A blog post by Kaela Loriz, Ocean First Institute Communication and Outreach Intern, with collaborations from Dr. Mikki McComb-Kobza and Lauren Riegler.

There’s no other thing as important as knowing that you’ve impacted somebody and opened their eyes to something that they didn’t know before.

Name: Dr. Mikki McComb-Kobza

Position: Executive Director

Time with OFI: 2.5 years

Professional Background: Shark biologist with a Ph.D. in integrative biology

Research Focus: Sensory biology

Location: Boulder, CO

The path that brought our multi-talented executive director to lead a team of passionate ocean conservation advocates was sparked, not by frolicking in tidal pools or a fondness for marine species, but rather by fear.  Steven Spielberg’s blockbuster “Jaws” left a young girl feeling less than cuddly towards elasmobranchs.  Reading and learning about sharks eased her fears and marked the beginning of a lifelong journey of shark research and conservation.

Dr. McComb-Kobza snorkeling in the shallow waters of Hol Chan Marine Reserve in Belize while leading a student group involved in shark conservation, conch surveys, sea turtle, manatee and dolphin drone research with colleagues Paul Belanger, Eric Ramos and Linda Searle from EcoMar.

This transformation from fear to understanding to love has left Dr. Mikki perhaps better suited than most marine scientists to ignite the same change in others who share a fear of sharks. Much of the virtual outreach and education work being done at Ocean First Institute allows her to use her past apprehension to educate students around the world about shark adaptations in general or her favorite marine species, the scalloped hammerhead. And guess what, folks!  It’s working. 

“You can tell that they’re excited and they get it. And they’re hungry to learn more about the ocean and you can see it in their eyes when we talk about the work that we do,” says Dr. McComb-Kobza of the webinars and virtual field trips that she and Director of Outreach Lauren Riegler organize. Their efforts on this front are going so well that, “after I end a Skype session, sometimes I’m just dancing around in my office. It’s just so rewarding to be able to share what we love so much with so many people.”

While this virtual outreach is paramount to captivating an interest in and attention to ocean conservation in young people from all walks of life, Mikki is a diver and researcher at heart. Getting young students in the water with her and assisting with her research is another important facet of the work she does. During some school programming in Longmont, she tasked STEM students with designing and building an apparatus for measuring white sharks from inside a cage. Once that program concluded, she took a few students with her to see the tool in action.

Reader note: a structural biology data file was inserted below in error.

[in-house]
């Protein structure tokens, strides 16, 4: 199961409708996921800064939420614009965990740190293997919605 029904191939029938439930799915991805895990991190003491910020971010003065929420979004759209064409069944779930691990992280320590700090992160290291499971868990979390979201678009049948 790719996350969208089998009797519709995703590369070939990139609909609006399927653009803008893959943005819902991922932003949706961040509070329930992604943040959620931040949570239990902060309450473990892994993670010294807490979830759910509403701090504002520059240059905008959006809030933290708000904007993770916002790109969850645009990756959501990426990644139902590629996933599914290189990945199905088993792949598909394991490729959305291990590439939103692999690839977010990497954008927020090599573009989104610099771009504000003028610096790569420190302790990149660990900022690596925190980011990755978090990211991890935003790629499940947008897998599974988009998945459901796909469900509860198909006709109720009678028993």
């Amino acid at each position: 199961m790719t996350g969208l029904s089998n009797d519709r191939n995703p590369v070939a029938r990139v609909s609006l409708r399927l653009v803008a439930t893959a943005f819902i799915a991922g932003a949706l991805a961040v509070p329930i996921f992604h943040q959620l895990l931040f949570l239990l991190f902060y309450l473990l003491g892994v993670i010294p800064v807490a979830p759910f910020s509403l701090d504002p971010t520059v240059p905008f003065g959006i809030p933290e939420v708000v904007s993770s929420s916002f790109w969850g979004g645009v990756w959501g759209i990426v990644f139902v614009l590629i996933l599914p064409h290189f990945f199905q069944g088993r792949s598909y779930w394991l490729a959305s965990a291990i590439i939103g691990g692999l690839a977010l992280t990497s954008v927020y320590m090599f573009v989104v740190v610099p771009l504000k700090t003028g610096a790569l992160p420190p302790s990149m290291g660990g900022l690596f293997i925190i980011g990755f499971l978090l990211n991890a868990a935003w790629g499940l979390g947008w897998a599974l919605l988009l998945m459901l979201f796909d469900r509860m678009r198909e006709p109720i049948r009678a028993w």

Dr. Mikki uses twin laser photogrammetry technique to accurately measure great white sharks in Guadalupe, Mexico using equipment designed and created by high school students. Her colleagues Daniel Stetson and Andrea Stockert funded the trip and beamed the experience LIVE into classrooms across the country from the liveaboard Nautilus Belle Amie. Photo Credit: Andrea Stockert (Orange Coast Media).

“Being able to take students on expeditions and having them measure sharks underwater with their tools and then surfacing and yelling out how excited they are, ‘Do you see that Mikki?, Can you believe that?’ That is another really unbelievable experience because it’s deeply impactful, and for me, there’s no other thing as important as knowing that you’ve impacted somebody and opened their eyes to something they didn’t know before.”

When she isn’t creating a space to feed scientific curiosity or leading opportunities for young people to dive into marine research in more thorough and novel ways, Dr. McComb-Kobza is busy blending her passions for research and outreach in her directorship. On any given day, you’ll find her developing new programming, finding and raising funds for said programming, managing staff, and hunting for new opportunities to facilitate the growth of the organization.

Mikki conducted a majority of her shark research with the support of many colleagues at Mote Marine Lab in Sarasota, Florida. Here she is determining the visual abilities of a bonnethead shark using an electroretinogram technique. Photo Credit: Dr. Jayne Gardiner. 

For example, choosing to put a programming emphasis on women in science allows both the organization and the community it serves to continue growing, all while promoting interests that are close to the heart of the Ocean First Institute team. Dr. Mikki can recall multiple occasions during her early research in which she was the only woman aboard the vessel. With marine science being a field that has been primarily occupied by men, she relied on her sense of humor, humility, self-determination, and confidence to carve out a place to call her own. She’s set her mind to ensuring that the next generation of female marine scientists don’t have to face the same gendered imbalance that she did. She marks the chance to “encourage young women to pursue career paths that are not traditionally traversed by women,” as the best part of being a woman in science.

She wears many, many hats from advocate to scientist, fundraiser to educator, executive director to role model for young women. Whichever role Dr. Mikki is filling, the Ocean First Institute team is lucky to have her at its helm.